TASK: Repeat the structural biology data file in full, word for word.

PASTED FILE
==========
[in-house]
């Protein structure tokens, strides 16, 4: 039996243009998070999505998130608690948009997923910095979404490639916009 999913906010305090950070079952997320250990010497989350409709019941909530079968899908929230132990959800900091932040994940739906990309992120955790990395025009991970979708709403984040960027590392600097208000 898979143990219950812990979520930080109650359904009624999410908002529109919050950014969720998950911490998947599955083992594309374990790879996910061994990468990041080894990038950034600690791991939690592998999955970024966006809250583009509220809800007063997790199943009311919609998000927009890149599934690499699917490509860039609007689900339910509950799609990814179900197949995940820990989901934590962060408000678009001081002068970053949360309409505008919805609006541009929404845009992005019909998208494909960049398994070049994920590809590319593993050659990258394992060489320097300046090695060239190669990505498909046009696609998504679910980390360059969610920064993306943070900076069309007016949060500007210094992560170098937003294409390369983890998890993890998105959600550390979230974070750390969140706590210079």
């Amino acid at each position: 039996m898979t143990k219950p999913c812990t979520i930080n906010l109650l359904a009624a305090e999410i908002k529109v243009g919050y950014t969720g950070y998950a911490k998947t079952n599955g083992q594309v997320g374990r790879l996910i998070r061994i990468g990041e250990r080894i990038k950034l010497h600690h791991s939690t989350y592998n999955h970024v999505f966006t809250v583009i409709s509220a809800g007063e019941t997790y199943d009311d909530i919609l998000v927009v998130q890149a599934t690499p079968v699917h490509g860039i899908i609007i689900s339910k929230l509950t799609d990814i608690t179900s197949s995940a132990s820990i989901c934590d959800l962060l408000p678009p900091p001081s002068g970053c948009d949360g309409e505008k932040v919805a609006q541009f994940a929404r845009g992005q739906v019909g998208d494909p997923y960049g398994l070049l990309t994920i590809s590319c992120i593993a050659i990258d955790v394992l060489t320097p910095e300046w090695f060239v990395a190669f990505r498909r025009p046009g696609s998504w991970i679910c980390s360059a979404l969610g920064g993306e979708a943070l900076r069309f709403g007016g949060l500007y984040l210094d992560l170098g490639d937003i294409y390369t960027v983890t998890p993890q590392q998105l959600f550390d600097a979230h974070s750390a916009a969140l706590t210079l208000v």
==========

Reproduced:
[in-house]
């Protein structure tokens, strides 16, 4: 039996243009998070999505998130608690948009997923910095979404490639916009 999913906010305090950070079952997320250990010497989350409709019941909530079968899908929230132990959800900091932040994940739906990309992120955790990395025009991970979708709403984040960027590392600097208000 898979143990219950812990979520930080109650359904009624999410908002529109919050950014969720998950911490998947599955083992594309374990790879996910061994990468990041080894990038950034600690791991939690592998999955970024966006809250583009509220809800007063997790199943009311919609998000927009890149599934690499699917490509860039609007689900339910509950799609990814179900197949995940820990989901934590962060408000678009001081002068970053949360309409505008919805609006541009929404845009992005019909998208494909960049398994070049994920590809590319593993050659990258394992060489320097300046090695060239190669990505498909046009696609998504679910980390360059969610920064993306943070900076069309007016949060500007210094992560170098937003294409390369983890998890993890998105959600550390979230974070750390969140706590210079």
């Amino acid at each position: 039996m898979t143990k219950p999913c812990t979520i930080n906010l109650l359904a009624a305090e999410i908002k529109v243009g919050y950014t969720g950070y998950a911490k998947t079952n599955g083992q594309v997320g374990r790879l996910i998070r061994i990468g990041e250990r080894i990038k950034l010497h600690h791991s939690t989350y592998n999955h970024v999505f966006t809250v583009i409709s509220a809800g007063e019941t997790y199943d009311d909530i919609l998000v927009v998130q890149a599934t690499p079968v699917h490509g860039i899908i609007i689900s339910k929230l509950t799609d990814i608690t179900s197949s995940a132990s820990i989901c934590d959800l962060l408000p678009p900091p001081s002068g970053c948009d949360g309409e505008k932040v919805a609006q541009f994940a929404r845009g992005q739906v019909g998208d494909p997923y960049g398994l070049l990309t994920i590809s590319c992120i593993a050659i990258d955790v394992l060489t320097p910095e300046w090695f060239v990395a190669f990505r498909r025009p046009g696609s998504w991970i679910c980390s360059a979404l969610g920064g993306e979708a943070l900076r069309f709403g007016g949060l500007y984040l210094d992560l170098g490639d937003i294409y390369t960027v983890t998890p993890q590392q998105l959600f550390d600097a979230h974070s750390a916009a969140l706590t210079l208000v």